Of 91 173 individuals with COVID-19 and close contacts, 74 411 (81.6%) were students, with a median age of 11 years (IQR, 8-13 years), and 16 762 (18.4%) were staff, with a median age of 40 years (IQR, 32-48 years). Among 9604 individuals with primary cases of COVID-19, we identified 80 980 school-based close contacts exposed to 4381 individuals with COVID-19; 589 individuals with secondary cases of COVID-19 were exposed to 474 individuals with index cases of COVID-19, for a secondary attack rate of 0.7% (Table). The secondary attack rate was 0.6% (n = 107) for 18 682 fully vaccinated contacts and 0.9% (n = 394) for 43 304 unvaccinated contacts. Among both vaccinated and unvaccinated contacts who developed cases of COVID-19, the individual with the index case of COVID-19 was most often (323 of 477 [67.7%]) a student. The ratio of primary to secondary cases of COVID-19 was 16:1.
From October to December 2021, the secondary attack rate of COVID-19 in New York City public schools was 0.7%. The secondary attack rate helps answer the policy-relevant question: If a person with COVID-19 is present in school, how likely is it that they will transmit infection to other people in that school? Restricting the analysis to persons exposed inside a school provides a direct, albeit imperfect, way to measure the effectiveness of in-school prevention measures. In fall 2021, the secondary attack rate was comparable to that in fall 2020 in New York City, lower than that in multiple North Carolina schools when Delta was dominant, and lower than that in households.2-4
This analysis is subject to important limitations. The rate could be an overestimate because there is no accurate way to classify whether contacts were infected from the school-based individual with an index case of COVID-19 that triggered quarantine or from a different source inside or outside school. The rate could be an underestimate because contacts are not universally tested and monitoring excludes fully vaccinated, asymptomatic persons, consistent with Centers for Disease Control and Prevention guidance during this period. Even if there was extreme underascertainment of COVID-19 among contacts, multiplying the overall secondary attack rate by 3 (for a maximum plausible estimate of 2.2%) means that only about 2 in 100 school-based contacts were infected. Definitive conclusions should not be drawn about vaccine effectiveness because neither vaccination status nor testing for all exposed contacts was fully complete.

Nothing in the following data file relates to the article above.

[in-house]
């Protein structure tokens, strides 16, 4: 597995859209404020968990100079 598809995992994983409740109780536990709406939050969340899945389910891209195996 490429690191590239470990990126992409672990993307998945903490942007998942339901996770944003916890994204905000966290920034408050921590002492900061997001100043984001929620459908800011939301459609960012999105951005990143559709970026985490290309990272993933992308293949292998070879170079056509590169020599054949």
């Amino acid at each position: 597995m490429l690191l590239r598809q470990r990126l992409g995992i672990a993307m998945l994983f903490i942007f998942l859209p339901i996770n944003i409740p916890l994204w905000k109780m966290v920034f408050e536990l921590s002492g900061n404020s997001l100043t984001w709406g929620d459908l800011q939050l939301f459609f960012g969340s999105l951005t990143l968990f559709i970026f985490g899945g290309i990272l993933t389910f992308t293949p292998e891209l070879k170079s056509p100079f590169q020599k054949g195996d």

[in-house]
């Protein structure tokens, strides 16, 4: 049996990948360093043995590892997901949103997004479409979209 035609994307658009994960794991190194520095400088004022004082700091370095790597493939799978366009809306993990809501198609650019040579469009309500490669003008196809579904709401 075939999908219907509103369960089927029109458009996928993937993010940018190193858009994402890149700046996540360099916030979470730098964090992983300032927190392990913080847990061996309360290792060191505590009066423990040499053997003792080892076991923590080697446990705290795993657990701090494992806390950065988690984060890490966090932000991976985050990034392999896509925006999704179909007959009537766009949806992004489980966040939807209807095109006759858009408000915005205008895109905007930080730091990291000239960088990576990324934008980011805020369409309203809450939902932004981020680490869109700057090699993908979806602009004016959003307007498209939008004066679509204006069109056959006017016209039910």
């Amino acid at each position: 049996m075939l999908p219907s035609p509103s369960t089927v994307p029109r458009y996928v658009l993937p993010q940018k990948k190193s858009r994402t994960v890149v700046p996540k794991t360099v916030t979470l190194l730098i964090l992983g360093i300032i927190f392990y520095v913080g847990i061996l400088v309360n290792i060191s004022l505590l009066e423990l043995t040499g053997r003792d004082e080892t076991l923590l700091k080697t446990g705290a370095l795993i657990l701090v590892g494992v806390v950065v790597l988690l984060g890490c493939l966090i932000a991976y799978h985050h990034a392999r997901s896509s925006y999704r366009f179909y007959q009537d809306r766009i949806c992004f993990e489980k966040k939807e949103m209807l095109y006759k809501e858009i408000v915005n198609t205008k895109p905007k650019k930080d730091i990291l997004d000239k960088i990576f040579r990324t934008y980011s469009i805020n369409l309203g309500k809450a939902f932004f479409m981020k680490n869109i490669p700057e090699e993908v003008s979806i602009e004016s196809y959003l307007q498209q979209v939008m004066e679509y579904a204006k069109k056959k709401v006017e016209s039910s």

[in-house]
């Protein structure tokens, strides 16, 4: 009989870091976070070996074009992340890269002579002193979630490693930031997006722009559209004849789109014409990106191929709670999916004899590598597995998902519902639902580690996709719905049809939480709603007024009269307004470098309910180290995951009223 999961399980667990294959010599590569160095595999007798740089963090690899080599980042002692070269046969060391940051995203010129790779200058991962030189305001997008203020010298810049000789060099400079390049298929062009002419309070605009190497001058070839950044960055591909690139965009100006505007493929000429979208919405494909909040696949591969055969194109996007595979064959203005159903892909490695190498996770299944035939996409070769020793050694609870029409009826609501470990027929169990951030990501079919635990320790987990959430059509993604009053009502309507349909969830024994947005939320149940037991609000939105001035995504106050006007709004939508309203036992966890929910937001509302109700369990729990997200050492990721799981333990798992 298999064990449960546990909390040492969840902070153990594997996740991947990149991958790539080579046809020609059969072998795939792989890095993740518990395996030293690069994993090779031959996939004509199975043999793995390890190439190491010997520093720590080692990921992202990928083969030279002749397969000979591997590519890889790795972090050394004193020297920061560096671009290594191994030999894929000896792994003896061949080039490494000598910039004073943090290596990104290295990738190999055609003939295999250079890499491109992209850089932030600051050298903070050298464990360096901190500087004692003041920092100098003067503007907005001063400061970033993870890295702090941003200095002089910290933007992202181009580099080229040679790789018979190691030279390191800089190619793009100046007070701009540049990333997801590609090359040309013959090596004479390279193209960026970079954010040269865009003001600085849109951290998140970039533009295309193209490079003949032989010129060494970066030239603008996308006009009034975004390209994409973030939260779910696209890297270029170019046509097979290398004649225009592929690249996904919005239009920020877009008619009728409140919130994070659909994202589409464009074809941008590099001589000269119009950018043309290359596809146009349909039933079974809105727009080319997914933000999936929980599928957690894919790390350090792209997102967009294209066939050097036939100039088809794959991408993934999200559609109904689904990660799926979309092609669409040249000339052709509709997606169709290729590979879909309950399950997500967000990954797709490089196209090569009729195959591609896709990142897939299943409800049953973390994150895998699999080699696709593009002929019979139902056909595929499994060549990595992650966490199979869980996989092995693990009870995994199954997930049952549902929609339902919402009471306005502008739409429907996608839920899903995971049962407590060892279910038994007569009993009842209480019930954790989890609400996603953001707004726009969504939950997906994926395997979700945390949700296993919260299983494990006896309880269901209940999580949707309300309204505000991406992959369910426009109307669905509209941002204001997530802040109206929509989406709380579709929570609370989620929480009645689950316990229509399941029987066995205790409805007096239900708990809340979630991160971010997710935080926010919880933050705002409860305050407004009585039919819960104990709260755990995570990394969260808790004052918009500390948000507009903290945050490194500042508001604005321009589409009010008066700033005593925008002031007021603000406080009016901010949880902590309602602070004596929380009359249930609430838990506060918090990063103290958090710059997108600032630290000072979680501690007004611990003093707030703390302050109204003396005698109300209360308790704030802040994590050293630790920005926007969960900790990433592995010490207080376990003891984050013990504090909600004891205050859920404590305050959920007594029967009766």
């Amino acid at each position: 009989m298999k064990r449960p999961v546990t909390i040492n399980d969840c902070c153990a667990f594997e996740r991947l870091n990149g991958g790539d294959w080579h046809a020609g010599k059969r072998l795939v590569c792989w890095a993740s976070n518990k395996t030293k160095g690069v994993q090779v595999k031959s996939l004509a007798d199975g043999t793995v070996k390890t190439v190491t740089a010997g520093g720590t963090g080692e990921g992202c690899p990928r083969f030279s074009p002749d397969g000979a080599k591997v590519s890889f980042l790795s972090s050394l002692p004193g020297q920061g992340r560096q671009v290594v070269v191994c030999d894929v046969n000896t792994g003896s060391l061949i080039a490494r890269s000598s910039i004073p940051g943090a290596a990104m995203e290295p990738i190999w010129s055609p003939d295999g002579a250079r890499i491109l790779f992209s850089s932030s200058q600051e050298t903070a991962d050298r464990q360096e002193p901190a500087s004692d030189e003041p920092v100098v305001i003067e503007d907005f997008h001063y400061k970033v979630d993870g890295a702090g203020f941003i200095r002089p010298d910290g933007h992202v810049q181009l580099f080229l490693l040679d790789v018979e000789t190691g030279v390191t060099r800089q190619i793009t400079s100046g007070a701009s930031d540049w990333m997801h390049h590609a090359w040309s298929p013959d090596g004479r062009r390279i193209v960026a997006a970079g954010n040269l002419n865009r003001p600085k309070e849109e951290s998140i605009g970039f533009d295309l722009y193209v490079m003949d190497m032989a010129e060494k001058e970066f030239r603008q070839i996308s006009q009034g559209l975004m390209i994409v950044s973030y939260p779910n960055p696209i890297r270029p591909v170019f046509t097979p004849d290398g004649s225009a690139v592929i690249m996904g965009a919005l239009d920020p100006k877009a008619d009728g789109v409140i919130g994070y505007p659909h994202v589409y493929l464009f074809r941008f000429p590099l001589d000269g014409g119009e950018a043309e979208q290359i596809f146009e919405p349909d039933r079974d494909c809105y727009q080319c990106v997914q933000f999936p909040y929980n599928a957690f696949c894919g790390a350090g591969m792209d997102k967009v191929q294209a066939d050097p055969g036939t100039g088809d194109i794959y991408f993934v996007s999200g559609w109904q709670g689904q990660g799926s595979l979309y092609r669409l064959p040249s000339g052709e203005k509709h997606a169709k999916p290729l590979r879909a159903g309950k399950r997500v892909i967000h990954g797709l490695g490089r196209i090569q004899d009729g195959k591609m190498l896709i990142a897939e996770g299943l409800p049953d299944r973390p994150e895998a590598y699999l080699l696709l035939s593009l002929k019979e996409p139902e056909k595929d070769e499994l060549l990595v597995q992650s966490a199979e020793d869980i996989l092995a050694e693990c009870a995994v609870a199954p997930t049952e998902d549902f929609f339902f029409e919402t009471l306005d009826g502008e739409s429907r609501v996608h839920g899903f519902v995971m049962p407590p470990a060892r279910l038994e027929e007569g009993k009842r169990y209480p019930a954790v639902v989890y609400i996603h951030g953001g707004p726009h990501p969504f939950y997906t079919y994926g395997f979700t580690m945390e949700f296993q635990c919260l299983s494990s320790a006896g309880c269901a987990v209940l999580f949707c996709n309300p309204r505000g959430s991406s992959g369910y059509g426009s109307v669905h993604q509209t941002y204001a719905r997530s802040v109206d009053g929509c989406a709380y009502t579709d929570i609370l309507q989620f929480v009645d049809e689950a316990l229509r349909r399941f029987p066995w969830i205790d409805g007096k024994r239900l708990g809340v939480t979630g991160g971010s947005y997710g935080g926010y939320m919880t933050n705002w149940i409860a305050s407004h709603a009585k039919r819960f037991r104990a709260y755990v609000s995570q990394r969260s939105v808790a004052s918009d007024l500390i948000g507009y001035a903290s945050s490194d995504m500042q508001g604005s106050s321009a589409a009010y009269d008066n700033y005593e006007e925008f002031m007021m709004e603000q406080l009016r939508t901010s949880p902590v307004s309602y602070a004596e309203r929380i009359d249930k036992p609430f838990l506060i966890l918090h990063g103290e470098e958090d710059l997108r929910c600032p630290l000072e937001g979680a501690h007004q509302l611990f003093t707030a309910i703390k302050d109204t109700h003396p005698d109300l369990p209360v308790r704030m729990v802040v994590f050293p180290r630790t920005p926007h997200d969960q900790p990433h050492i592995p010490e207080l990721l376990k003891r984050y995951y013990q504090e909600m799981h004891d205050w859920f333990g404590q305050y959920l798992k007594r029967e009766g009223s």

Accepted for Publication: March 31, 2022.
Published: May 23, 2022. doi:10.1001/jamanetworkopen.2022.13276
Open Access: This is an open access article distributed under the terms of the CC-BY License. © 2022 Varma JK et al. JAMA Network Open.
Corresponding Author: Jay K. Varma, MD, Weill Cornell Medicine, 402 E 67th St, Room LA-215, New York, NY 10065 (email@example.com).
Author Contributions: Mss Feldkamp and Alexander had full access to all of the data in the study and take responsibility for the integrity of the data and the accuracy of the data analysis.
Concept and design: Varma, Alexander, Norman, Long.
Acquisition, analysis, or interpretation of data: All authors.
Drafting of the manuscript: Varma, Feldkamp, Long.
Critical revision of the manuscript for important intellectual content: All authors.
Statistical analysis: Feldkamp, Alexander, Davis, Long.
Administrative, technical, or material support: Varma, Norman, Agerton, Long.
Supervision: Varma, Norman, Long.
Conflict of Interest Disclosures: Dr Varma reported receiving personal fees from Fund for Public Health of New York, paid by New York City Health Department, to consult on COVID-19 during the conduct of the study; and personal fees from Opentrons LLC outside the submitted work. No other disclosures were reported.
Additional Contributions: Ricardo Anderson, MS, and Taehan Lee, BA, New York Health and Hospitals, assisted with data management. They were not compensated outside pay for their routine work duties.